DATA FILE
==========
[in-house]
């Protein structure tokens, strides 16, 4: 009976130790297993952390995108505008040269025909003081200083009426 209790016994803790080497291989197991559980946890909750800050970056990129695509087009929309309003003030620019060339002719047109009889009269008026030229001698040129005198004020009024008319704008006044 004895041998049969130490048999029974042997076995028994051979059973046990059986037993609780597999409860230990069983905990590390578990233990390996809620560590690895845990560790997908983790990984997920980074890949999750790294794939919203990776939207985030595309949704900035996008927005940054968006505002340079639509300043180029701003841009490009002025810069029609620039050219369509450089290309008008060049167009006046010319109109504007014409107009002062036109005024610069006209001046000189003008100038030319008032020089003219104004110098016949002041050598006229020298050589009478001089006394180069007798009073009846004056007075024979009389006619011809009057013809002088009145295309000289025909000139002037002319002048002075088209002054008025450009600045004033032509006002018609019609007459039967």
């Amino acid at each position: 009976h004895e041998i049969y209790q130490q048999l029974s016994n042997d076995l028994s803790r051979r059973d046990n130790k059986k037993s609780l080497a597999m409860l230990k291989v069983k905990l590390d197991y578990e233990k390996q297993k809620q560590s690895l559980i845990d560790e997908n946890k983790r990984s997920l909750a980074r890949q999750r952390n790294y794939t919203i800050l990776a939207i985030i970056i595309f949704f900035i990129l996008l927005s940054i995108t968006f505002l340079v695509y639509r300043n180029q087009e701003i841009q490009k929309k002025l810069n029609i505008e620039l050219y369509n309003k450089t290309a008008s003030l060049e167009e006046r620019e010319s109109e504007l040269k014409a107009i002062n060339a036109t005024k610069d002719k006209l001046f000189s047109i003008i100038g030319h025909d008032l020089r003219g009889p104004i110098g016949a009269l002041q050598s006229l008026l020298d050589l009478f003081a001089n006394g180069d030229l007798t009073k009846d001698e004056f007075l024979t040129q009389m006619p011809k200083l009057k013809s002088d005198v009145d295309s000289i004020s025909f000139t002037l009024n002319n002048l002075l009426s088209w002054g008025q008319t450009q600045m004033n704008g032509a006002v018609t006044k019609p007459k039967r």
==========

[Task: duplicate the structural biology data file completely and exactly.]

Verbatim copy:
[in-house]
């Protein structure tokens, strides 16, 4: 009976130790297993952390995108505008040269025909003081200083009426 209790016994803790080497291989197991559980946890909750800050970056990129695509087009929309309003003030620019060339002719047109009889009269008026030229001698040129005198004020009024008319704008006044 004895041998049969130490048999029974042997076995028994051979059973046990059986037993609780597999409860230990069983905990590390578990233990390996809620560590690895845990560790997908983790990984997920980074890949999750790294794939919203990776939207985030595309949704900035996008927005940054968006505002340079639509300043180029701003841009490009002025810069029609620039050219369509450089290309008008060049167009006046010319109109504007014409107009002062036109005024610069006209001046000189003008100038030319008032020089003219104004110098016949002041050598006229020298050589009478001089006394180069007798009073009846004056007075024979009389006619011809009057013809002088009145295309000289025909000139002037002319002048002075088209002054008025450009600045004033032509006002018609019609007459039967």
């Amino acid at each position: 009976h004895e041998i049969y209790q130490q048999l029974s016994n042997d076995l028994s803790r051979r059973d046990n130790k059986k037993s609780l080497a597999m409860l230990k291989v069983k905990l590390d197991y578990e233990k390996q297993k809620q560590s690895l559980i845990d560790e997908n946890k983790r990984s997920l909750a980074r890949q999750r952390n790294y794939t919203i800050l990776a939207i985030i970056i595309f949704f900035i990129l996008l927005s940054i995108t968006f505002l340079v695509y639509r300043n180029q087009e701003i841009q490009k929309k002025l810069n029609i505008e620039l050219y369509n309003k450089t290309a008008s003030l060049e167009e006046r620019e010319s109109e504007l040269k014409a107009i002062n060339a036109t005024k610069d002719k006209l001046f000189s047109i003008i100038g030319h025909d008032l020089r003219g009889p104004i110098g016949a009269l002041q050598s006229l008026l020298d050589l009478f003081a001089n006394g180069d030229l007798t009073k009846d001698e004056f007075l024979t040129q009389m006619p011809k200083l009057k013809s002088d005198v009145d295309s000289i004020s025909f000139t002037l009024n002319n002048l002075l009426s088209w002054g008025q008319t450009q600045m004033n704008g032509a006002v018609t006044k019609p007459k039967r």